1798 - 1879
A Sleeping Angel

Pencil on paper, signed and dated ‘1877’ bottom middle
Image size: 8 inches (20.25 cm)
Oval gilt frame

Arnold Otto Meyer (1825 – 1913)
Eduard Lorenz-Meyer 1913
Leipzig auction 1914
Private collection


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This delicate drawing represents a sleeping angel in a wooded clearing. This natural scene is one of beauty and harmony where each tuft of grass and each twisted branch counter-balance one another. Also note the small birds that gracefully sit in the tree’s branches and on top of the rock in the foreground, adding to the serenity of the scene. The asleep angel, placed at the centre, is recognisably neo-classical in appearance; an idealised depiction of the human form.

The composition and featured forms are fairly linear and the line-work of the piece is self-assured.

This fine work was once owned by the great German art collector Arnold Otto Meyer. Meyer collected drawings from artists of his time, some of whom he was on friendly terms with, including Julius Schnorr von Carolsfeld , Moritz von Schwind , Edward von Steinle , Christian Carl Magnussen and Anselm Feuerbach. The collection was later inherited by his son Eduard Lorenz Lorenz-Meyer , who had it auctioned in Leipzig in 1914.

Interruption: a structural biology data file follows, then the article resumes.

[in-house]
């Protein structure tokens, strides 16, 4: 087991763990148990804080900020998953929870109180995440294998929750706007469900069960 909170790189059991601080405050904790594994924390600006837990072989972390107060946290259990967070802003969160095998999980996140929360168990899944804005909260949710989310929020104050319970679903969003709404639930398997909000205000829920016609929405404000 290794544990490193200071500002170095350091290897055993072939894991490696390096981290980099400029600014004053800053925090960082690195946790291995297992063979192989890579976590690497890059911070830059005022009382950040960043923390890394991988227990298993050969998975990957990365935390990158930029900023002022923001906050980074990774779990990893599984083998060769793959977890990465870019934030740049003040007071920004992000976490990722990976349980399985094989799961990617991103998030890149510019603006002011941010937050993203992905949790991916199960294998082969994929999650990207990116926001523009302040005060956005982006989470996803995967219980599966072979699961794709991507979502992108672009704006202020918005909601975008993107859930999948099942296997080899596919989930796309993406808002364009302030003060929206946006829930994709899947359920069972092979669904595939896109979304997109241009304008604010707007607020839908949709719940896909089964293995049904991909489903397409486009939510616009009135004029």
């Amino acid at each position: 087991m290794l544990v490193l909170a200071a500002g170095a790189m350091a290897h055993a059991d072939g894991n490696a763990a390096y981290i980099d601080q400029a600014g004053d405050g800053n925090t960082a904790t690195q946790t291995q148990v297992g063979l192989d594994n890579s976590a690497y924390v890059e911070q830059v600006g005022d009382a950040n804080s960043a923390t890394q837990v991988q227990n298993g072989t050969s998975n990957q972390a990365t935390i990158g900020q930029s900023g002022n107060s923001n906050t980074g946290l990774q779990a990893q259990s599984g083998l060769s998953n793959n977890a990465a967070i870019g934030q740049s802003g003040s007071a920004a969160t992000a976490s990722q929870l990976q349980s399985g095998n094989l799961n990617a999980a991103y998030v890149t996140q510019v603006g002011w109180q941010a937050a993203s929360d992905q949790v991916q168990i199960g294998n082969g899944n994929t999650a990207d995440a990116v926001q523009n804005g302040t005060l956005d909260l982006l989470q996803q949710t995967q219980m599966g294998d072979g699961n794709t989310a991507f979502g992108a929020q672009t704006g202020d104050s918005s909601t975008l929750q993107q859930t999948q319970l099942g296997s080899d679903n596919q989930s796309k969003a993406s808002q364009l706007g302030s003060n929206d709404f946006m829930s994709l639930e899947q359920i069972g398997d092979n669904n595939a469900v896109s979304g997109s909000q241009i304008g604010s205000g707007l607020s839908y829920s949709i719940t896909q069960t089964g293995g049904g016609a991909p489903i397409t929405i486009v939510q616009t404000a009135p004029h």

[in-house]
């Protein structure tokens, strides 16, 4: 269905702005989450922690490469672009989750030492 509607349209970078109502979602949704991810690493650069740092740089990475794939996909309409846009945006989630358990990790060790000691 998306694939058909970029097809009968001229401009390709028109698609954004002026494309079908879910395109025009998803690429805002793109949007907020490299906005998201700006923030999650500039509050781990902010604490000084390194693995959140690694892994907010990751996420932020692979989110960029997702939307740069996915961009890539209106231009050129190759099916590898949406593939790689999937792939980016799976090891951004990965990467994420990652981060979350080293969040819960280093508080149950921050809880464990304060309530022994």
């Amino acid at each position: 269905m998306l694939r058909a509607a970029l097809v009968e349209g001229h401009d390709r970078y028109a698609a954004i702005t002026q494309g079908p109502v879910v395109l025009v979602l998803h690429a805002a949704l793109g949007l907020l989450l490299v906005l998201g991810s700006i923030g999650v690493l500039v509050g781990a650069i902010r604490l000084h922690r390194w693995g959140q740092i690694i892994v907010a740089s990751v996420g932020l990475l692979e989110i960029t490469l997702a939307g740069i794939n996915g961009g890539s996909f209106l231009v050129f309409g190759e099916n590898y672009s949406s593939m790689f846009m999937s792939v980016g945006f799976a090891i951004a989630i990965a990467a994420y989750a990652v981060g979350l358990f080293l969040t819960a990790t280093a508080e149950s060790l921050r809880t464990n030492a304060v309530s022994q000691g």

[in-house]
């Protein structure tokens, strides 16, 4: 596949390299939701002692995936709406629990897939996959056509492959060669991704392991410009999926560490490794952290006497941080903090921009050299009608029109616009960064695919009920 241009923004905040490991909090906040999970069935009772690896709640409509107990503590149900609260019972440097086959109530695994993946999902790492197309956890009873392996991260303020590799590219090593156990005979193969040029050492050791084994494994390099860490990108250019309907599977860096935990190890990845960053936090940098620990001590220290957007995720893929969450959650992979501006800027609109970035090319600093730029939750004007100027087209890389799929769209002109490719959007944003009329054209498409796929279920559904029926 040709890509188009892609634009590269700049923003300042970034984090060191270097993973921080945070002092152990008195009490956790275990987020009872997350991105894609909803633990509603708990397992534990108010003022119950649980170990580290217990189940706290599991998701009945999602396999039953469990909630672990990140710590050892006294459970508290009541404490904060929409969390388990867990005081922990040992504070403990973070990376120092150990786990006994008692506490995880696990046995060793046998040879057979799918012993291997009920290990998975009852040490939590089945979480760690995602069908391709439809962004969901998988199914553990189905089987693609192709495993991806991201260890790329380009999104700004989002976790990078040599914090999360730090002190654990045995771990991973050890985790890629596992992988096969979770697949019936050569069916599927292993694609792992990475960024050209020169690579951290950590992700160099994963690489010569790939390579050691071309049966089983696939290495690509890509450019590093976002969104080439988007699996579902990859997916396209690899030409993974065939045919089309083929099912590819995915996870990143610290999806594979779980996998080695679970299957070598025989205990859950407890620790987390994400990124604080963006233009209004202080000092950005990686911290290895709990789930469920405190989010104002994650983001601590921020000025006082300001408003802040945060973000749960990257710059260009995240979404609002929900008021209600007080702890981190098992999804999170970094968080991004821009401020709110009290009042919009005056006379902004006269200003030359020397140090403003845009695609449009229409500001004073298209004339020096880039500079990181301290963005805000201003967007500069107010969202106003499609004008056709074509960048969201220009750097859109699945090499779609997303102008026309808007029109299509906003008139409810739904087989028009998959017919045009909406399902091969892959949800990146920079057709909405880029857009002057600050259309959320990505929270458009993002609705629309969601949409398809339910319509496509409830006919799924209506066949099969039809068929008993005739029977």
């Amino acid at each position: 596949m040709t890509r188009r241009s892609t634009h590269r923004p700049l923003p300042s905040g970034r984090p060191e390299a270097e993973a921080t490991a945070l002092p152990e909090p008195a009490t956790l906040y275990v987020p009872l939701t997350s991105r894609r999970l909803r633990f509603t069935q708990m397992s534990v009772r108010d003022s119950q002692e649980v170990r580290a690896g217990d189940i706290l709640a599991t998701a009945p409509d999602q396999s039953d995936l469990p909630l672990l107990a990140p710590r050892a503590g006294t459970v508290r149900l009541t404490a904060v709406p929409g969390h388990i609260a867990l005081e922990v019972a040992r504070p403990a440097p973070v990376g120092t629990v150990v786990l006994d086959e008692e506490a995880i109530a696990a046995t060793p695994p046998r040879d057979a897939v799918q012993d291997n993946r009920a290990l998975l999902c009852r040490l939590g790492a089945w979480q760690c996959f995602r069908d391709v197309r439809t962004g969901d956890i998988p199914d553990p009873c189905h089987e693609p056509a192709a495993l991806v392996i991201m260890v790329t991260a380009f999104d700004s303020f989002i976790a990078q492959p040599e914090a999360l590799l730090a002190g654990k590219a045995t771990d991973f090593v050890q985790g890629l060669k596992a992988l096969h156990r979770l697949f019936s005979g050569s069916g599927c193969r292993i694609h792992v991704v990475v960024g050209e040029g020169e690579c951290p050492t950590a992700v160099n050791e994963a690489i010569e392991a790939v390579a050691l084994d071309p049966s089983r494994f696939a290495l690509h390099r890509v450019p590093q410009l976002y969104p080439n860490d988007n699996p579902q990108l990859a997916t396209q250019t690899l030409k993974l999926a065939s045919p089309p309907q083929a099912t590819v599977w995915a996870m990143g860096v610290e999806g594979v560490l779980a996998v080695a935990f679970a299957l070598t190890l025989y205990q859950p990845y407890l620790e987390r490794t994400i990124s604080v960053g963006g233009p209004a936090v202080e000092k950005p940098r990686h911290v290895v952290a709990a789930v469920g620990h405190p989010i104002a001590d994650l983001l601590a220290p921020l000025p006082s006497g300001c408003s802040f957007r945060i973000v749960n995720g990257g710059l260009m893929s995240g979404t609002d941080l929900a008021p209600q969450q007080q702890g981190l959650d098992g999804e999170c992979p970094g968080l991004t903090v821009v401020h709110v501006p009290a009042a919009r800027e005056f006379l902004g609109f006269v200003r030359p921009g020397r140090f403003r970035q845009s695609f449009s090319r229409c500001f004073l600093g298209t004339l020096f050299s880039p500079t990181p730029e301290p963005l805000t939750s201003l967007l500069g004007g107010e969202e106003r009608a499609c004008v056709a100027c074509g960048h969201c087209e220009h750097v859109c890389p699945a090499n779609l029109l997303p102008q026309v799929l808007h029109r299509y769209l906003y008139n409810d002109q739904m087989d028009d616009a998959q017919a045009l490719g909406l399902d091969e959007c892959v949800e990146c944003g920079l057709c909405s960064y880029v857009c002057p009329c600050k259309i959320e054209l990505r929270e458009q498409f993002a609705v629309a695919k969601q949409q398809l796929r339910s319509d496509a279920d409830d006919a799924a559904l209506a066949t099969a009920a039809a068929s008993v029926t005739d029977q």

Carl Gottlieb Peschel 

Carl Gottlieb Peschel (31 March 1798, Dresden – 3 July 1879, Dresden) was a German painter. He was a member of the Nazarene movement.

Beginning in 1812, he became a student at the Dresden Academy of Fine Arts. When Carl Christian Vogel von Vogelstein was commissioned to paint the ceilings at the Schloss Pillnitz, Peschel worked as his assistant. He inherited part of his father’s military pension and used the money to finance a study trip to Rome with his friend Adolf Zimmermann in 1825-1826. When he returned home, he supported himself by giving drawing lessons and painting snuff cans. After the Saxon Art Association bought his painting Eliezer and Rebecca at the Well, he was able to give full attention to his work.

He was commissioned to complete the frescoes at the Härtel House in Leipzig after Bonaventura Genelli had gotten into several quarrels and walked off the job. From 1836 to 1838, he was engaged by Johann Gottlob von Quandt to paint frescoes, depicting episodes from the works of Goethe, at his manor “Belvedere” in the Schönfeld Upland.

In 1837, he became a teacher at the Dresden Academy, replacing Christian Ernst Stölzel, and was appointed a professor in 1846. He became a member of the Academic Council there in 1859. He retired in 1877.

Although he originally preferred motifs from the Old Testament, from 1850 on his paintings were more often related to the New Testament.

A street in Dresden has been named the “Peschelstrasse” in his honor.